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Sunday, November 27, 2011

What's in a day?

Some have asked what exactly I do here… Let me walk you through a typical day. Actually, to give you a good feel, there may be some explaining to do, so I’ll split this up into 2 parts. Let me start with the first half:

6:00 AM- I get up. This time is an hour to an hour and a half later than anyone else in the house gets up. By house standards, waking up at 6:00 is sleeping in. The sisters are already at mass (which begins at 5:45 AM) when I get up. I usually check my mail or Facebook on my phone (oh, how glad I am that I can access them from my phone!), do some exercises, take my malaria medicine, and get dressed.

6:45 or 7:00- When the sisters return from mass, we have breakfast. There are two women who work in the convent, cleaning the common areas and preparing the food.  Porridge with hot milk and sugar and a yummy chickpea dish served with chapatti (tortilla-like bread, made with wheat flour) are usually served for breakfast. Sometimes there are eggs instead of the chickpeas.  After eating this, we have some sort of fruit. Lately, it’s been apples (about plum-sized and so yummy), guavas or papayas (from trees next to the convent), or bananas.  Orange season is beginning. :) Custard apple season is over. :(

7:15 or 7:30- I continue getting ready for the day. This is usually when I bathe. That may be TMI, but because bathing is done differently than in the U.S., I thought it worth discussing. We recently got the solar water heater fixed, so I no longer have to go ask for "garam pani" (hot water) from the kitchen before bathing; I now have it in my room! The way to bathe here is by filling a bucket (which I'd estimate holds about 5-gallons) with water and then using a small plastic pitcher to pour the water over one’s body, soaping up, and rinsing the soap off, again using the pitcher. There is a showerhead in my bathroom, but being very aware of how scarce water is here, even in a good rainy season, and how much more water I’d use if I showered, I’ve never tried the shower. Let me add that there is no separation between toilet, sink, and bathing area, so whatever water is poured falls on the bathroom floor. Using the shower would just increase the areas where the water would fall. After bathing I have a squeegee to guide the water to the drain in the bathroom floor, so the floor dries more quickly.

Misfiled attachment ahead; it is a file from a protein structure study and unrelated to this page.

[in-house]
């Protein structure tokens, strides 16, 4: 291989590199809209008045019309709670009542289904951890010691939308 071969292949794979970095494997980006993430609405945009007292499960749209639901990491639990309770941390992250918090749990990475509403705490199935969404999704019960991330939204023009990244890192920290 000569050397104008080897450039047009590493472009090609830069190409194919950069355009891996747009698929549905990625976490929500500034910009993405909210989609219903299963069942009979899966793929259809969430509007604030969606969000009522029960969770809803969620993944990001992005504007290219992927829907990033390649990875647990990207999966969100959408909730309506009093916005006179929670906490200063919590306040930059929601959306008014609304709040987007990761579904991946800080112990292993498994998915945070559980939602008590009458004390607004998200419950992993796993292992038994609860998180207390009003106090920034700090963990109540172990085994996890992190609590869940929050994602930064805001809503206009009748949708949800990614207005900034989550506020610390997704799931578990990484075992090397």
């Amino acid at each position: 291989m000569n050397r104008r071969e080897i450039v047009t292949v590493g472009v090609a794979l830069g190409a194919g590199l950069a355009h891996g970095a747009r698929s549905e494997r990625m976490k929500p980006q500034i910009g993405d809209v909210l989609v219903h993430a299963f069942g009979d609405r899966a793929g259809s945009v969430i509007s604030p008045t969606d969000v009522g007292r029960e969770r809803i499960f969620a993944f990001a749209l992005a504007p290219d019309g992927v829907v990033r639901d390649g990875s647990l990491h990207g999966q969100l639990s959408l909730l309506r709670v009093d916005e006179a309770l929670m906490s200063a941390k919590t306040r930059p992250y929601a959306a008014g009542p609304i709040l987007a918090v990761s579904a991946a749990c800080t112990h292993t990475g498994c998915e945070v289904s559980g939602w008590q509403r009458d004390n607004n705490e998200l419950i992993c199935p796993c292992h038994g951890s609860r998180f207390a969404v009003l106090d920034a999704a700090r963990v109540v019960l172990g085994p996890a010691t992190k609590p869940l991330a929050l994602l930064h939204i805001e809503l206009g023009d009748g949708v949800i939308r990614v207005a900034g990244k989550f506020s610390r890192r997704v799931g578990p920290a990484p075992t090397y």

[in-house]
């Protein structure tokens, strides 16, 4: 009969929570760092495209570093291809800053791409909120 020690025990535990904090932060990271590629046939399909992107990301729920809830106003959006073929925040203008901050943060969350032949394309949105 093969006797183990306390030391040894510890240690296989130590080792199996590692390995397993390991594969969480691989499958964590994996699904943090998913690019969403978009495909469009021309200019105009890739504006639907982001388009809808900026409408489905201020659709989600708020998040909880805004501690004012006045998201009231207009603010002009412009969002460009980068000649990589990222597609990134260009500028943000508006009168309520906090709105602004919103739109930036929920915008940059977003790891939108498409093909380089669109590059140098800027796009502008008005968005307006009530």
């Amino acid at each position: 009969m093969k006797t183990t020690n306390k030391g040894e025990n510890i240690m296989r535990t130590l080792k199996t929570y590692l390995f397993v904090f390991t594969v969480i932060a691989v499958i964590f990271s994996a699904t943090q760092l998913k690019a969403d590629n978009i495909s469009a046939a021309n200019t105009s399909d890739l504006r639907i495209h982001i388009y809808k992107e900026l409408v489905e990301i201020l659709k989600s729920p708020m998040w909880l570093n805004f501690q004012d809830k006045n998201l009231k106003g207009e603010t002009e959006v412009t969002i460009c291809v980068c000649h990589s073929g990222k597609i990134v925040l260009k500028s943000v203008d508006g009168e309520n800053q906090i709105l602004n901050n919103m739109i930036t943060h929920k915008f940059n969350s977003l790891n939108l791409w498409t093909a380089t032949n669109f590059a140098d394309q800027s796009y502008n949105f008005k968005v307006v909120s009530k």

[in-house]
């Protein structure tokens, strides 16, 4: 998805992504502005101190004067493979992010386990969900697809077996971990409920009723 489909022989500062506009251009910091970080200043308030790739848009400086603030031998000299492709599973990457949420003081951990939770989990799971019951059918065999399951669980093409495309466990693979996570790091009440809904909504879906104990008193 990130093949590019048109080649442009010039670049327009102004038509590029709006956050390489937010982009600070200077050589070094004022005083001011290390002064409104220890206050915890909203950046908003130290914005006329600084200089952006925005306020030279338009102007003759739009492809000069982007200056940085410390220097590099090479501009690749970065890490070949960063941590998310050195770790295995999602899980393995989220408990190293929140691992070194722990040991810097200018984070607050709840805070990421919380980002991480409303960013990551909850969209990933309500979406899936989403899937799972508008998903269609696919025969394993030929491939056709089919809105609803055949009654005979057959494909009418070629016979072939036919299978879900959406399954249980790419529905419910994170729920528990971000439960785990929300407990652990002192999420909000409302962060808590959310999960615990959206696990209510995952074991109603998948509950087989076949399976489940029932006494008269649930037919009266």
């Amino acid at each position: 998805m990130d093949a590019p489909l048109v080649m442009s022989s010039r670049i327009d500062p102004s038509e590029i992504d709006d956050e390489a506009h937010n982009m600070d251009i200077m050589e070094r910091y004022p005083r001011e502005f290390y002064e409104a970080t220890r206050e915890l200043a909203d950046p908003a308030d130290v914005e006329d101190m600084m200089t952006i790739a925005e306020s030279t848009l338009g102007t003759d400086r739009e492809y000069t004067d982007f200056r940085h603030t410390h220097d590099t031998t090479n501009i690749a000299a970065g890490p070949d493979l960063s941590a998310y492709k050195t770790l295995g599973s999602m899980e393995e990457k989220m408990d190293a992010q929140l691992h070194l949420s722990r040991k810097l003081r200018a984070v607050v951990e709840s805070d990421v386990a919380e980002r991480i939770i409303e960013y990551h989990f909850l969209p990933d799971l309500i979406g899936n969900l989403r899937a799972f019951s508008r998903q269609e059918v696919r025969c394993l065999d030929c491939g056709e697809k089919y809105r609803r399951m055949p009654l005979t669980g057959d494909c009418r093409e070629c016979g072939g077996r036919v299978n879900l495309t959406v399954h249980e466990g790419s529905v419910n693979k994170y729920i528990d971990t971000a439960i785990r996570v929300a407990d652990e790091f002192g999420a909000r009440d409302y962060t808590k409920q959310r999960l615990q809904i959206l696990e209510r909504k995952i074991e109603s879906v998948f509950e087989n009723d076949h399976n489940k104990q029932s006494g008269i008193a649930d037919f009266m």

Alternately, I may have clothes to wash. I have a separate bucket for bathing water and washing water. The directions on my Tide powder bag are “for bucket wash” and start with something like “Take a ½ handful of powder and dissolve it in water in the bucket.” There are no directions on the package for any other way of washing. I soak the clothes in the bucket of soapy water for a bit and then take them up to the roof where there is a washing area with a ridged surface to scrub the clothes. After scrubbing and rinsing, the clothes go on the clothesline.

8:15 or 8:30- I head over to school. This mean about a 1-minute walk from the convent across the concrete patio area of the school to the school building. In that 1-minute walk, I get greeted with a sing-songy “Good morning, sister” or by those in-the-know, “Good morning, miss” by approximately a jillion kids. It’s pretty sweet when they come running up to greet me. The bell rings (meaning the appointed student or adult strikes a metal disk hanging in the courtyard) for 8:30 assembly. On campus, there are 3 schools: the Hindi medium, the English medium, and the high school. The difference between the English medium and the other schools is that primary language of instruction is in English.